Google Oct. 13 released Google Building Maker, a new tool that lets users create three-dimensional models of buildings in Google Earth in minutes.
3-D buildings are already a key component of Google Earth, an application that includes geographic layers for satellite imagery, maps, terrain, space and ocean topographies. With Building Maker, Google is crowdsourcing building creation.
Calling the tool “a cross between Google Maps and a gigantic bin of building blocks,” Google said the Building Maker will let users pick a building and construct a model of it using aerial photos and 3D shapes from Google Earth.
Prospective builders start with six images and overlay blocks on top of existing building photos for proper sizing. A viewer button lets users preview their 3D model in Google Earth. Builders can then add a title and description of their model and save it to the Google 3D warehouse. Users can also use the Google SketchUp 3D modeling tool to modify buildings constructed with Building Maker.
When the builder is done with his or her building, Google reviews the model and adds it to the 3D buildings layer in Google Earth (provided it’s good enough and a better model doesn’t already exist).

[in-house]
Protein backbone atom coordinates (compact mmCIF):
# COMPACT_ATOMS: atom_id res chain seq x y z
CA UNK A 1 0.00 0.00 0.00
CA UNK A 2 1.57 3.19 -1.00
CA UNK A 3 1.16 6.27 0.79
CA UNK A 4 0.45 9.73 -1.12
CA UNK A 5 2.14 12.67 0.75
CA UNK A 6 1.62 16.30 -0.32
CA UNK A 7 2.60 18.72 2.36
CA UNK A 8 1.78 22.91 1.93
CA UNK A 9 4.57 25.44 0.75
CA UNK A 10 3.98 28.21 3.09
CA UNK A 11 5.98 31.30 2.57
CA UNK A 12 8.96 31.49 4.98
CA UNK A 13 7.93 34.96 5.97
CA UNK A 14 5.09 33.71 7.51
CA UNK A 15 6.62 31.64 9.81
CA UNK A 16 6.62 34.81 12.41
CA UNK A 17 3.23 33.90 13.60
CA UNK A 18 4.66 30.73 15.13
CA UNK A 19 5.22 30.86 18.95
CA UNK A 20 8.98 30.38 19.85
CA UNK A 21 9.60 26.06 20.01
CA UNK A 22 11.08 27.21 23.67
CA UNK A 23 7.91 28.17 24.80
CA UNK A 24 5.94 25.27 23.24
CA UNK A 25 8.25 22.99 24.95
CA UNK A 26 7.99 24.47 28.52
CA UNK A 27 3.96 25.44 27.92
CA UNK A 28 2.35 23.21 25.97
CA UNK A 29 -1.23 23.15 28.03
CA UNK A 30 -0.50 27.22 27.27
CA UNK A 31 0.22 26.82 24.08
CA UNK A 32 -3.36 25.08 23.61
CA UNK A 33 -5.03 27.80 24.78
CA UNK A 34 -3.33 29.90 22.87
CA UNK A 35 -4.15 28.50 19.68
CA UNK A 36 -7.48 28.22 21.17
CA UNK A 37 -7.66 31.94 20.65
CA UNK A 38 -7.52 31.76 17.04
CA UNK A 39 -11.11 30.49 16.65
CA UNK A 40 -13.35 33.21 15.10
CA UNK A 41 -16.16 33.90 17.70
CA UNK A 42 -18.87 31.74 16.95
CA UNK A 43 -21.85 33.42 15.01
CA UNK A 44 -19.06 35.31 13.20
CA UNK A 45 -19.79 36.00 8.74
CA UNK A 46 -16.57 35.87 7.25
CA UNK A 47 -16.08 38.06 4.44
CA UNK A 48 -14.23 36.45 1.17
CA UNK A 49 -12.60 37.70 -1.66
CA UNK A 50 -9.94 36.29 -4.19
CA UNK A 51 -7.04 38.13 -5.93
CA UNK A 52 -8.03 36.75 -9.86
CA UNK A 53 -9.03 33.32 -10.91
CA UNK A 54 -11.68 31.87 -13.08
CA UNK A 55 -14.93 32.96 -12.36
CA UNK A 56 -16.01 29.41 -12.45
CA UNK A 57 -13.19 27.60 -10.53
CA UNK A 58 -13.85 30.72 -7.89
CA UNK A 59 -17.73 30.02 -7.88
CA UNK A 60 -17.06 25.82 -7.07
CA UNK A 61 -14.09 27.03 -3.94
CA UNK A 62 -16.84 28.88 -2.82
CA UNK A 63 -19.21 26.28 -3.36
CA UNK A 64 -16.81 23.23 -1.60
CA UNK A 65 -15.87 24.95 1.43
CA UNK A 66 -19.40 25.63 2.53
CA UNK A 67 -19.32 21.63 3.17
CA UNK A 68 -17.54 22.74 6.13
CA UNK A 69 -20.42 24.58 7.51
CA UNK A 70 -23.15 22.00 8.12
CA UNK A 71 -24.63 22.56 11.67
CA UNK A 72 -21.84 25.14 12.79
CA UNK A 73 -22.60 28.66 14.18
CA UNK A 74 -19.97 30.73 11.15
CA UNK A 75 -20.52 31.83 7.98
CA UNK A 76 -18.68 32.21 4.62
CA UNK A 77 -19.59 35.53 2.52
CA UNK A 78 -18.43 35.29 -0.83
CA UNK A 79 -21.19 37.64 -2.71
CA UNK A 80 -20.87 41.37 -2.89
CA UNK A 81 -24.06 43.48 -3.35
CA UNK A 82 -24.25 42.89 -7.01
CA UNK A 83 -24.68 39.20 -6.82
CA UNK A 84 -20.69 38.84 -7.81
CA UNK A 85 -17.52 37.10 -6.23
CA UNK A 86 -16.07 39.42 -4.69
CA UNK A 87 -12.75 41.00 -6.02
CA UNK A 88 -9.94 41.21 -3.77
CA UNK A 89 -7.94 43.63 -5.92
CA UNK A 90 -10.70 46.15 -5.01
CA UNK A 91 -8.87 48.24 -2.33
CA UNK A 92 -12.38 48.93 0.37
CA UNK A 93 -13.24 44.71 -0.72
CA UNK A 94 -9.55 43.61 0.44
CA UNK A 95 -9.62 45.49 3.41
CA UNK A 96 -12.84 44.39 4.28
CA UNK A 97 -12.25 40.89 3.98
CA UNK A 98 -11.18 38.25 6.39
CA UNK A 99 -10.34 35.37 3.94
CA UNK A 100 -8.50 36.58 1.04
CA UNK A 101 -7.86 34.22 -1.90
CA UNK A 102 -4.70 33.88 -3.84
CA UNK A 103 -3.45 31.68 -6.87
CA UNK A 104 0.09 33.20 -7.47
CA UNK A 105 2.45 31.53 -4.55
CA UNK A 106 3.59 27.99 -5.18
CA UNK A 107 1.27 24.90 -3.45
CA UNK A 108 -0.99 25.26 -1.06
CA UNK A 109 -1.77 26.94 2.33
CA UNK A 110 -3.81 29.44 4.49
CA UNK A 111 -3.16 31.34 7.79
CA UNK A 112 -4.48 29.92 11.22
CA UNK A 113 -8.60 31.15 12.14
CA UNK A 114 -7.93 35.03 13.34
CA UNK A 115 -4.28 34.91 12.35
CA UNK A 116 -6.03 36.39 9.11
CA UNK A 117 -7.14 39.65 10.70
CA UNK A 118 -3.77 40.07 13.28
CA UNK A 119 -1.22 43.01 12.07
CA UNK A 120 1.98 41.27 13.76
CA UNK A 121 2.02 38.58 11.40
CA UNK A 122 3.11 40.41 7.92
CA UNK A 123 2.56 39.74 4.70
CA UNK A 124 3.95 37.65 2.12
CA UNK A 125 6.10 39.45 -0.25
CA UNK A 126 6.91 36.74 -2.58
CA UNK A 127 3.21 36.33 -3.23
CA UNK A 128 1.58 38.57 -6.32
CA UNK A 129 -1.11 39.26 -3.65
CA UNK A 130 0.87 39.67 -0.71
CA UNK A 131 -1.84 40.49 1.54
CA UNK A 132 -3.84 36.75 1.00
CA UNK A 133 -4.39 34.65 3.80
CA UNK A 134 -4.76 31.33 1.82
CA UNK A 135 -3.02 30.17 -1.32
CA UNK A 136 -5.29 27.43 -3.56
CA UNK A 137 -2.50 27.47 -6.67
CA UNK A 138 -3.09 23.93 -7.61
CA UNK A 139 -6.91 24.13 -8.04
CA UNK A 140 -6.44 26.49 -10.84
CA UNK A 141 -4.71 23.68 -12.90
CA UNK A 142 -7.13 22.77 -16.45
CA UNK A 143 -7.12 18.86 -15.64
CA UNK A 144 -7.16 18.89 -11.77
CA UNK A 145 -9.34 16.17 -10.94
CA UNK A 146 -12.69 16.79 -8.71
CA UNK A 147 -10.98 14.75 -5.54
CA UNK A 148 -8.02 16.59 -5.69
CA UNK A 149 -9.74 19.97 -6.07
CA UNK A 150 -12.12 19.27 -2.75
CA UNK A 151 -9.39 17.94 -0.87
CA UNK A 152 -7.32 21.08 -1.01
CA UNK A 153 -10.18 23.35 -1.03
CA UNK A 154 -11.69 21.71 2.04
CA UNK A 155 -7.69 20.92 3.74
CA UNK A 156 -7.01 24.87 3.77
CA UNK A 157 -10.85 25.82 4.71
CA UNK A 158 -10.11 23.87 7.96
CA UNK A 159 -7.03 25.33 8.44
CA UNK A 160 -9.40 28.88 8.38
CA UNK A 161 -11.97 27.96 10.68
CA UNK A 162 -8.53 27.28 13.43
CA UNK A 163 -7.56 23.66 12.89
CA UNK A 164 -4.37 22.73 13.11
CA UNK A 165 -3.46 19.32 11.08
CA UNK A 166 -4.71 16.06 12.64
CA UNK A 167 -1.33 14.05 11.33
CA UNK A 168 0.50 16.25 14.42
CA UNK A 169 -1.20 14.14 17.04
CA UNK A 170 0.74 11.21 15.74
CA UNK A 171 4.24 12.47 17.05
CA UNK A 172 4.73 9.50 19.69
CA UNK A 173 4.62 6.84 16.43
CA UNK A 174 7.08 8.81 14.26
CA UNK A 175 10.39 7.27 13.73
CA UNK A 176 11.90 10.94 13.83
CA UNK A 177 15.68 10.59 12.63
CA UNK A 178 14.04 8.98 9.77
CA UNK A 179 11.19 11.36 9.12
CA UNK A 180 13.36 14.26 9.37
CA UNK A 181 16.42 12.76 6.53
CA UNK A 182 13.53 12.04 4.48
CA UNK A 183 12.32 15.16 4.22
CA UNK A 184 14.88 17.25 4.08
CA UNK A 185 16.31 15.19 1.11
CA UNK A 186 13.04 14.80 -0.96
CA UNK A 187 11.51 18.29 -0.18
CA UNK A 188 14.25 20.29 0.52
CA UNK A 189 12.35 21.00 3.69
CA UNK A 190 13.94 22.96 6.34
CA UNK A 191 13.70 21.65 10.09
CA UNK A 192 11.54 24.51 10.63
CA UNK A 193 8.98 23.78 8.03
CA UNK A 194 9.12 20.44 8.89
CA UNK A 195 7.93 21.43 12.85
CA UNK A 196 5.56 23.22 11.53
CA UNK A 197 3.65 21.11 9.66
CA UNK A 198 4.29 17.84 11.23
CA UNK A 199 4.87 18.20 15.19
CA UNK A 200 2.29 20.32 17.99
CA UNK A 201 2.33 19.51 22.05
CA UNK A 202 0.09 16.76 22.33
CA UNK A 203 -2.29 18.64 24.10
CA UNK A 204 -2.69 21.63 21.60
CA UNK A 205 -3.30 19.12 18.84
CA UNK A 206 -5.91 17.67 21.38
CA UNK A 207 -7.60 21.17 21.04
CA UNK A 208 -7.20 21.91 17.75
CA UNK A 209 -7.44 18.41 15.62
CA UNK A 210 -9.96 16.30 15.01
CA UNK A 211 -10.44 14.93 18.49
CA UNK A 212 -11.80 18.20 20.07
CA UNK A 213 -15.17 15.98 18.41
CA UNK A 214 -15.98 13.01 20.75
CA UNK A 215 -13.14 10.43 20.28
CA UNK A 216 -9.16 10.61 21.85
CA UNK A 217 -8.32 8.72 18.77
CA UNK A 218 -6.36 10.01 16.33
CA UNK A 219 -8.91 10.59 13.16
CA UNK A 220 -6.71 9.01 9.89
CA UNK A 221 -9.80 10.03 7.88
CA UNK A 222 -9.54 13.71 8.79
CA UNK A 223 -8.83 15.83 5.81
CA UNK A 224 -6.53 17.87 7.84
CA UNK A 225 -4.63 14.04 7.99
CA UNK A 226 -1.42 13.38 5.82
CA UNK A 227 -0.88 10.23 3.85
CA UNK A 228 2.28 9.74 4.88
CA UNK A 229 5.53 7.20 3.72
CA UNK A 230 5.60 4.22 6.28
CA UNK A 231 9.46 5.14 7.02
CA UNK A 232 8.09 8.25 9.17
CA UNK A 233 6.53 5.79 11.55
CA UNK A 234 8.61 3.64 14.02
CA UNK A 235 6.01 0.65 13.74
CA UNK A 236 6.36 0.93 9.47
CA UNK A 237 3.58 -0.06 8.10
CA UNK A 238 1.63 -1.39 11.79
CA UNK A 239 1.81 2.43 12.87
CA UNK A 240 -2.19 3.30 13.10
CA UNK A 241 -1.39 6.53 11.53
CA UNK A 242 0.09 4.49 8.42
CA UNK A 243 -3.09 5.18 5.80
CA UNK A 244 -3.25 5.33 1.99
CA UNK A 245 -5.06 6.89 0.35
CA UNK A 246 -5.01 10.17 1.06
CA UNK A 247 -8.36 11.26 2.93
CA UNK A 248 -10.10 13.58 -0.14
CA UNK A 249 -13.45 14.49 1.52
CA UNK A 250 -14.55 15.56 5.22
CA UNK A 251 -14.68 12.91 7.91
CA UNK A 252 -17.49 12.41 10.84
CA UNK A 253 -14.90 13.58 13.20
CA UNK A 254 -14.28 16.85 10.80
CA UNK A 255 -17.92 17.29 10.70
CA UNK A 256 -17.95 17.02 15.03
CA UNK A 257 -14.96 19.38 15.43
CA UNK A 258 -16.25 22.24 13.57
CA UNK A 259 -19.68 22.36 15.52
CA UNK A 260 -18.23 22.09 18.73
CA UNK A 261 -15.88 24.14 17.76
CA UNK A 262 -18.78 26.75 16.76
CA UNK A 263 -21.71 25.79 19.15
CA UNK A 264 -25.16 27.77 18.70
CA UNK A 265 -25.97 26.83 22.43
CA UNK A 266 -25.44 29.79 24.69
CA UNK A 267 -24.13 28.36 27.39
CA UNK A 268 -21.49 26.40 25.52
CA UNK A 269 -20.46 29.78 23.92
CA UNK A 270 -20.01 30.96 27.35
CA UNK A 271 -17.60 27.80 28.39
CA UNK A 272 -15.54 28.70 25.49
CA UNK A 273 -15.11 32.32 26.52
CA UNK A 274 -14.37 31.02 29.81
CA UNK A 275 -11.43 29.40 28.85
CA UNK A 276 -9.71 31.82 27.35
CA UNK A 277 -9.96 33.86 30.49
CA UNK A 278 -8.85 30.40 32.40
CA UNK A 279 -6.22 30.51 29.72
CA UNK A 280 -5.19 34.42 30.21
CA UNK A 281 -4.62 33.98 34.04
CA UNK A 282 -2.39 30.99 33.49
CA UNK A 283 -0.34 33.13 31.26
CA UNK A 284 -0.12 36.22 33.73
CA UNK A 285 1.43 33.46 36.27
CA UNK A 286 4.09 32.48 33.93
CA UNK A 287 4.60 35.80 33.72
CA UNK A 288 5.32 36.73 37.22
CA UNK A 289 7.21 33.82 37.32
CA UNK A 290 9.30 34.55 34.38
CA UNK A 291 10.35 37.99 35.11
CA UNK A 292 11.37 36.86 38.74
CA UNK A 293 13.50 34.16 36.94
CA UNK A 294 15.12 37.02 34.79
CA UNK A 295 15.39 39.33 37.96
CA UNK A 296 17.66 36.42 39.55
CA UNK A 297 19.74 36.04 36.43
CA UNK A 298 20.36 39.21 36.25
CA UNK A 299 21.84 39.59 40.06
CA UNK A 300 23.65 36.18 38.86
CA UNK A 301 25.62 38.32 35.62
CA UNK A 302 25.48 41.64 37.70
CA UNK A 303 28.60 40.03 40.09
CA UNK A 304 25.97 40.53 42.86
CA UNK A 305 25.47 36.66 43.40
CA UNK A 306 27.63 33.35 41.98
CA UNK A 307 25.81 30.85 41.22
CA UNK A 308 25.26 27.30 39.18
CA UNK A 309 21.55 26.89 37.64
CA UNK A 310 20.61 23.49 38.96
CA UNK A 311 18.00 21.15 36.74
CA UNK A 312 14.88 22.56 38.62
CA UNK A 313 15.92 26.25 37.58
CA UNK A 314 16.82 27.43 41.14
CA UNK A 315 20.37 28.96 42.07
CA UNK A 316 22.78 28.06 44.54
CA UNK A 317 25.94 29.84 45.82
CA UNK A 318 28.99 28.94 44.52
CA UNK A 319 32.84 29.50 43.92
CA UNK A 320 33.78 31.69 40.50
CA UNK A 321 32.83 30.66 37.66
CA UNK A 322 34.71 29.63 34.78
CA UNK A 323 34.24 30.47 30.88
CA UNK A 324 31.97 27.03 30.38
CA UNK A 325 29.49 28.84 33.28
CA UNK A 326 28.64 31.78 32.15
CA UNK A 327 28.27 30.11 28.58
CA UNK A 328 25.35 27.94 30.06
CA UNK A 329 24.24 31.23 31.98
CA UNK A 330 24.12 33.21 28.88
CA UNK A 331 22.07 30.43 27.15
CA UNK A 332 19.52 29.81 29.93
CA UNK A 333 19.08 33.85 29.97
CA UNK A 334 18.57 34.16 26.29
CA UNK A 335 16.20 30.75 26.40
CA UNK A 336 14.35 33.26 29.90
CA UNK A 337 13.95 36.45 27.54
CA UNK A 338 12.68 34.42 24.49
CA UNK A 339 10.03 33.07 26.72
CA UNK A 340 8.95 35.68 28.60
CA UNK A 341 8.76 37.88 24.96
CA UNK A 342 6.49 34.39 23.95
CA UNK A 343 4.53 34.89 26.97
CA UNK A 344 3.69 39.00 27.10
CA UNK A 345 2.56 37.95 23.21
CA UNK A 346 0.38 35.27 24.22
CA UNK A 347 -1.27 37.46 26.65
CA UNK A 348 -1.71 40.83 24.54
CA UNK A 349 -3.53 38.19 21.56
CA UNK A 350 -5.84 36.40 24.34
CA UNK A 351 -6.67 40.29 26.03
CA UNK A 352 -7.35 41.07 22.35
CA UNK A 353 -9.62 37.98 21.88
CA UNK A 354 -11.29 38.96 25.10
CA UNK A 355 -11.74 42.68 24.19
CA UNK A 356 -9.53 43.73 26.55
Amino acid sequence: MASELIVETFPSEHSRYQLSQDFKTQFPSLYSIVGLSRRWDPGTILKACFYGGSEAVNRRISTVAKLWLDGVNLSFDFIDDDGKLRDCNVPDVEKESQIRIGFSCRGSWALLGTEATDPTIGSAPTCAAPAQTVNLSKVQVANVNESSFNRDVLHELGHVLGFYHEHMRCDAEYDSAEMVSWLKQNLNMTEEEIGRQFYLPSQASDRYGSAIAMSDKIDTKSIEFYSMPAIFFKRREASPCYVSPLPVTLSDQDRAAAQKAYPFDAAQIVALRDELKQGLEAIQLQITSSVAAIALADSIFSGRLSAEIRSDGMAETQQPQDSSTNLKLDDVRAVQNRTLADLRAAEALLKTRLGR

Currently, users can use the tool to build buildings in some 50 cities, but that list will grow, the company claims. Moreover, Google is encouraging users to make models in cities other than their hometowns because “modeling in a place you’ve never been is a fantastic way to discover more about it.”
Who, beyond architects and students of building models, might find Building Maker useful? Google claims Building Maker is a great way to help school teachers get students interested in geography.
Building Maker is the latest effort for Google to enable its users to crowdsource, or contribute to, the expansion of its mapping applications.
Just last week, Google began allowing U.S. users to point out gaps in the search engine giant’s Google Maps coverage. A “report a problem” link on the bottom right of the map let users provide Google feedback for improving map search results. In August, Google rolled out live reporting of traffic conditions on back roads for some cities.
The crowdsourcing approach makes great sense for Google, whose goals of organizing the world’s information online are particularly lofty when it comes to mapping out all of the places on the planet.
If Google can enlist users to contribute to this organization, the company may more quickly achieve its mapping goals, and foster good will among users by enabling them to not only search for maps and earth objects, but help product the content.
Building Maker, which runs in Google Chrome, Mozilla Firefox, Apple Safari and Microsoft Internet Explorer Web browsers, is free and available in 14 languages. Users must have the latest version of Earth installed on their PCs and must be signed into their Google Account to use the tool.
Those interested can view this video demonstration of Building Maker, which shows how to build 3D models in four steps.